Posts Tagged ‘political correctness’

identity political correctness

‘Identity is a pain in the arse’: Zadie Smith on political correctness

At Hay Cartagena festival author questions role of social media in policing personal development

 Sat 2 Feb 2019 

https://www.theguardian.com/books/2019/feb/02/zadie-smith-political-correctness-hay-cartagena

The writer Zadie Smith laid into identity politics in a headline session at the 14th Hay Cartagena festival, insisting novelists had not only a right, but a duty to be free.

She conceded that the assertion of a collective identity was sometimes necessary “to demand rights”, but cited the dismay of her husband – the poet and novelist Nick Laird – at finding himself increasingly categorised. “He turned to me and said: ‘I used to be myself and I’m now white guy, white guy.’ I said: ‘Finally, you understand.’

She went on to question the role of social media in policing personal development.

to the issue of political correctness, she reflected on her debut novel White Teeth, which had depicted characters from many backgrounds but, she said, had been given an easy ride by the white critics because “[its characters] were mostly brown.

citing Gustave Flaubert’s Madame Bovary as an example of the power of the reprobate imagination. “Women have felt very close to these fake, pretend women invented by men. It makes us feel uncomfortable in real life. This is not real life. It’s perverse, but it’s what’s possible in fiction. There’s no excuse for its irresponsibility, but fiction is fundamentally irresponsible.”

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more on social media in this IMS blog
http://blog.stcloudstate.edu/ims?s=social+media

Mario Vargas Llosa

Mario Vargas Llosa: “Political correctness is the enemy of freedom”

https://elpais.com/elpais/2018/02/27/inenglish/1519736544_699462.html

Besides writing prize-winning fiction, the Nobel Laureate has fought tirelessly for civil liberties. With his new book, ‘The Call of the Tribe,’ he promotes liberal thought and pays tribute to seven authors who embrace it. We talk to him about liberalism, intellectual blindness and the dangers facing democracy today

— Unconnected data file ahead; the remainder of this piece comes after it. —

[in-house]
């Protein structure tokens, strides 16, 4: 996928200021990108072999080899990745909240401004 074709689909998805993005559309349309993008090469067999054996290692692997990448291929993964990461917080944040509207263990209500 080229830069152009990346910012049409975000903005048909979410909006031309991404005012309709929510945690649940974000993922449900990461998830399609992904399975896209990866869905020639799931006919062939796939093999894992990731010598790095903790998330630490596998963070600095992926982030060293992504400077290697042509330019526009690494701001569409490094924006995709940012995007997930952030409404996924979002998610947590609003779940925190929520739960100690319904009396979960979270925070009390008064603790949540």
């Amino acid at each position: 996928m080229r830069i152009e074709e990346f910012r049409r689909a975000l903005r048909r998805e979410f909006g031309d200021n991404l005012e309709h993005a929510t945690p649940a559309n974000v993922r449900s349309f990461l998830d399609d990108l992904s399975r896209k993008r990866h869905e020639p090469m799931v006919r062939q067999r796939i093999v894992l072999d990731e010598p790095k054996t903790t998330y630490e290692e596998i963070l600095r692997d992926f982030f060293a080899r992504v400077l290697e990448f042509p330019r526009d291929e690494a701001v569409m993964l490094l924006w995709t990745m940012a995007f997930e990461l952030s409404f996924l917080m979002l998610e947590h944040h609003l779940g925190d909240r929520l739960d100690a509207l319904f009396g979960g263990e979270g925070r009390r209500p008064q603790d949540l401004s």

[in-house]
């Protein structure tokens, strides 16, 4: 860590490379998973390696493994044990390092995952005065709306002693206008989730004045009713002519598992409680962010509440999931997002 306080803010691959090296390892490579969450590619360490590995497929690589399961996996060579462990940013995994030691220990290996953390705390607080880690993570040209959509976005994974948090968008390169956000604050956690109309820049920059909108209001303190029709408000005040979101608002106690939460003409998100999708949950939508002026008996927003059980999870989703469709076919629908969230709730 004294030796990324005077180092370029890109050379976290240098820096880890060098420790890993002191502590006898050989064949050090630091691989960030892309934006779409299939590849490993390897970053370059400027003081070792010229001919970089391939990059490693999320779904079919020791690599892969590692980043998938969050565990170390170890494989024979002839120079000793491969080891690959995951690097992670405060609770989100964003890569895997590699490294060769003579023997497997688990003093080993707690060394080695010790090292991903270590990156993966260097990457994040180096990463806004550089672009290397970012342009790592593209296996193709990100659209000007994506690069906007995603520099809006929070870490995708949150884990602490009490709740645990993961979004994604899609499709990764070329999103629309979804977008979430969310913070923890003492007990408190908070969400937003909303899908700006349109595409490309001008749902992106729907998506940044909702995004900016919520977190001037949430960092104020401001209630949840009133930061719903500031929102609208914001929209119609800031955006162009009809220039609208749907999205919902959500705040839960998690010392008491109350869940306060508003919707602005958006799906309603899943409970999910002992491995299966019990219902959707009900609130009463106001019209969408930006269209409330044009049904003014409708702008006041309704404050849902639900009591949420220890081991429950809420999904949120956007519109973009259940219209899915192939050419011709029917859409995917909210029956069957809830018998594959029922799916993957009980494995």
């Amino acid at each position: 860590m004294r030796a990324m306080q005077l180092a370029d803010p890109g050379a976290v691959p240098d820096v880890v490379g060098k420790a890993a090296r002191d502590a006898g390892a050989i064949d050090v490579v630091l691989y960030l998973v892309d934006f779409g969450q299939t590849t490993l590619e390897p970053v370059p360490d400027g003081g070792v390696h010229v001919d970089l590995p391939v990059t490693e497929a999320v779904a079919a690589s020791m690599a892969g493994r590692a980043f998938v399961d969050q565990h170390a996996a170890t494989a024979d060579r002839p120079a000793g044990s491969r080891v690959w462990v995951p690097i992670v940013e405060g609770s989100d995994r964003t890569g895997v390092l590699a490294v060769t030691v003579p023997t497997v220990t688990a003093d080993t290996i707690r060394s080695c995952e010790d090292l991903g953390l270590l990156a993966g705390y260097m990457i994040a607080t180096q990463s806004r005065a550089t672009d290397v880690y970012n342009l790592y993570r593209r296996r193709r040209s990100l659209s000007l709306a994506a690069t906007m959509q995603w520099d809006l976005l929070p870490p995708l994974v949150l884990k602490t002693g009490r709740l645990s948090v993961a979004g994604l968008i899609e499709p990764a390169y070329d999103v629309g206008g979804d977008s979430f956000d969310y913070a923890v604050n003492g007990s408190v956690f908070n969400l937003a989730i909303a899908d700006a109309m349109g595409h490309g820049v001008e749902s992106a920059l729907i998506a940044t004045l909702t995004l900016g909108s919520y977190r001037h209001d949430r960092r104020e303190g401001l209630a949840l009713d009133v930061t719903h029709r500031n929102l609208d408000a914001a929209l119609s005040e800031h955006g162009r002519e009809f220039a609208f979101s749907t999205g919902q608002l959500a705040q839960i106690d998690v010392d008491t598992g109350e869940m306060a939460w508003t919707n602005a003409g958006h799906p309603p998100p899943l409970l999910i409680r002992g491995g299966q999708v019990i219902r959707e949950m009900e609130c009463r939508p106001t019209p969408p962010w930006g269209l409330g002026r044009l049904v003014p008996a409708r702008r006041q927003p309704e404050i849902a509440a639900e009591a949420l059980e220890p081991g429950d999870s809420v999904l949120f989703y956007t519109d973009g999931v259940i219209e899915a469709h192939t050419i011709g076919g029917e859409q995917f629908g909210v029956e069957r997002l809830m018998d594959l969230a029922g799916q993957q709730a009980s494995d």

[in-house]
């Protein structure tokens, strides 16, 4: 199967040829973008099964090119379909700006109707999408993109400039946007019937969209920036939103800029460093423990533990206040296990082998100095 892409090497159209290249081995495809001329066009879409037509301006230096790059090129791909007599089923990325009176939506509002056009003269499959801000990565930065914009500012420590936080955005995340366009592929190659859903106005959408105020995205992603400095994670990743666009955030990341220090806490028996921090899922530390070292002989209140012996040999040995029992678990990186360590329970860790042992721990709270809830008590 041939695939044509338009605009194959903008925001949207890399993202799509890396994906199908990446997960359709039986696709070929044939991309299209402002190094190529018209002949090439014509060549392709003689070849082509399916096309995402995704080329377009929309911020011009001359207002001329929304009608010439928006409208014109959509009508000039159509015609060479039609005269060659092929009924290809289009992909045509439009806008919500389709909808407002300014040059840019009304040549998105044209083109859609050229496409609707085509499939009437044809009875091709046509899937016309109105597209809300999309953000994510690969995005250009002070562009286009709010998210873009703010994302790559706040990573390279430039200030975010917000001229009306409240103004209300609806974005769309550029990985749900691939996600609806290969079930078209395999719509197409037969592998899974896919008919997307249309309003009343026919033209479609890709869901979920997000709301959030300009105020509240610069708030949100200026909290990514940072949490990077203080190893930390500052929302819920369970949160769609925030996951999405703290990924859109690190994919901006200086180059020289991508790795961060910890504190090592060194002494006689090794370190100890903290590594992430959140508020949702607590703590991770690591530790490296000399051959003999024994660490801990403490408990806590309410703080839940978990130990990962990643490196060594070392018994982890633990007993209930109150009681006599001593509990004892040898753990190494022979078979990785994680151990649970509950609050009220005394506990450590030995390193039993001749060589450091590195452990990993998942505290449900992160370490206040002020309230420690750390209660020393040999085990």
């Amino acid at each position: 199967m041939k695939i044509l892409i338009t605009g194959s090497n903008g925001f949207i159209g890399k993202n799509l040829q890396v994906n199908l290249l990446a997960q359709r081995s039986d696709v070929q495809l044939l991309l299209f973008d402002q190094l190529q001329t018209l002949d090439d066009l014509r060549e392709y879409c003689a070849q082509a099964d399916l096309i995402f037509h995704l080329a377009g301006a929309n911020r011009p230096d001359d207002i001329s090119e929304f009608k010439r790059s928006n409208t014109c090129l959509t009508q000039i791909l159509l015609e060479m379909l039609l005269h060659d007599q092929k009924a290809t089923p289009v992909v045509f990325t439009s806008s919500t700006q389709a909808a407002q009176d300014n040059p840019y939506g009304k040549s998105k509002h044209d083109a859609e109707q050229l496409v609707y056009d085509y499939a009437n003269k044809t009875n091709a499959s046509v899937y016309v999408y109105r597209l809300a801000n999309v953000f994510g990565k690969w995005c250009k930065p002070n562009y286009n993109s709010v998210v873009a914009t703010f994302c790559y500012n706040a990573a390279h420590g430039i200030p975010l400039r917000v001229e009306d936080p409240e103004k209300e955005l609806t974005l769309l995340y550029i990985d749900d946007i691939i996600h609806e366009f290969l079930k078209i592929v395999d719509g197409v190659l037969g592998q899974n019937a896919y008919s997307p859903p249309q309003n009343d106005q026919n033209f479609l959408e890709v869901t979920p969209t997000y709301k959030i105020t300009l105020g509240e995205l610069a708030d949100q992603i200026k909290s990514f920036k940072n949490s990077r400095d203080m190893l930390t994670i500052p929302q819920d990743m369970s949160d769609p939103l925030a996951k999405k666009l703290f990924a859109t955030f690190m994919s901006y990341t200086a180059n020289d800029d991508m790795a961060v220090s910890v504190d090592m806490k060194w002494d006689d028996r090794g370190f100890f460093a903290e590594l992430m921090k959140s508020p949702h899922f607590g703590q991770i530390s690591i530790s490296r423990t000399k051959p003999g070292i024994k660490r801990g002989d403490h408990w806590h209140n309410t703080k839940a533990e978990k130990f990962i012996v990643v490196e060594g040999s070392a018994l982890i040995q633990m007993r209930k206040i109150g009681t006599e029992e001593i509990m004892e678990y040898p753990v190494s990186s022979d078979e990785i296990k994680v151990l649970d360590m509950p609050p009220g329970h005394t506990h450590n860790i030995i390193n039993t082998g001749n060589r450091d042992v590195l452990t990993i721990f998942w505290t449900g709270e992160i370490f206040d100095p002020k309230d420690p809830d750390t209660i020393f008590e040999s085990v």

liberalism defends some basic ideas: freedom, individualism, the rejection of collectivism and nationalism – in other words, all the ideologies or doctrines that limit or annihilate freedom within society.

Nationalism is present, but my impression is that, as with Catalonia, it’s a minority and the strength of democratic institutions is going to gradually undermine it until it’s derailed.

I wanted to be a communist. I thought communism represented the antithesis of a military dictatorship, corruption and, above all, inequality.
But the communism in Latin America was pure Stalinism, with parties subject to the Comintern in Moscow.
Fidel invited myself and a dozen other intellectuals to speak to him. We spent the whole night, 12 hours, from eight in the afternoon to eight the next morning, basically listening to him speak. It was impressive, but not very convincing.

Blindly, intellectuals have always seen democracy as a mediocre system that lacked the beauty, perfection and coherence of the big ideologies. And this blindness is not incompatible with great intelligence. How could Heidegger, perhaps the greatest philosopher in recent times, for example, be a Nazi? The same happened with communism. It attracted writers and poets of great stature who applauded the Gulag. Sartre, the most intelligent French philosopher of the 20th century supported the Cultural Revolution in China.

In Latin America, if you weren’t a left-wing intellectual in the 1970s, you simply weren’t an intellectual. You were shut out. Culture was controlled by a left that was very clannish and dogmatic and that had a profound warping effect on cultural life

intelligence is not a guarantee of intellectual honesty.

In the case of misinformation and manipulation, communism was incredibly clever at distorting things, undermining honest people and masking lies with false truths that came to substitute reality.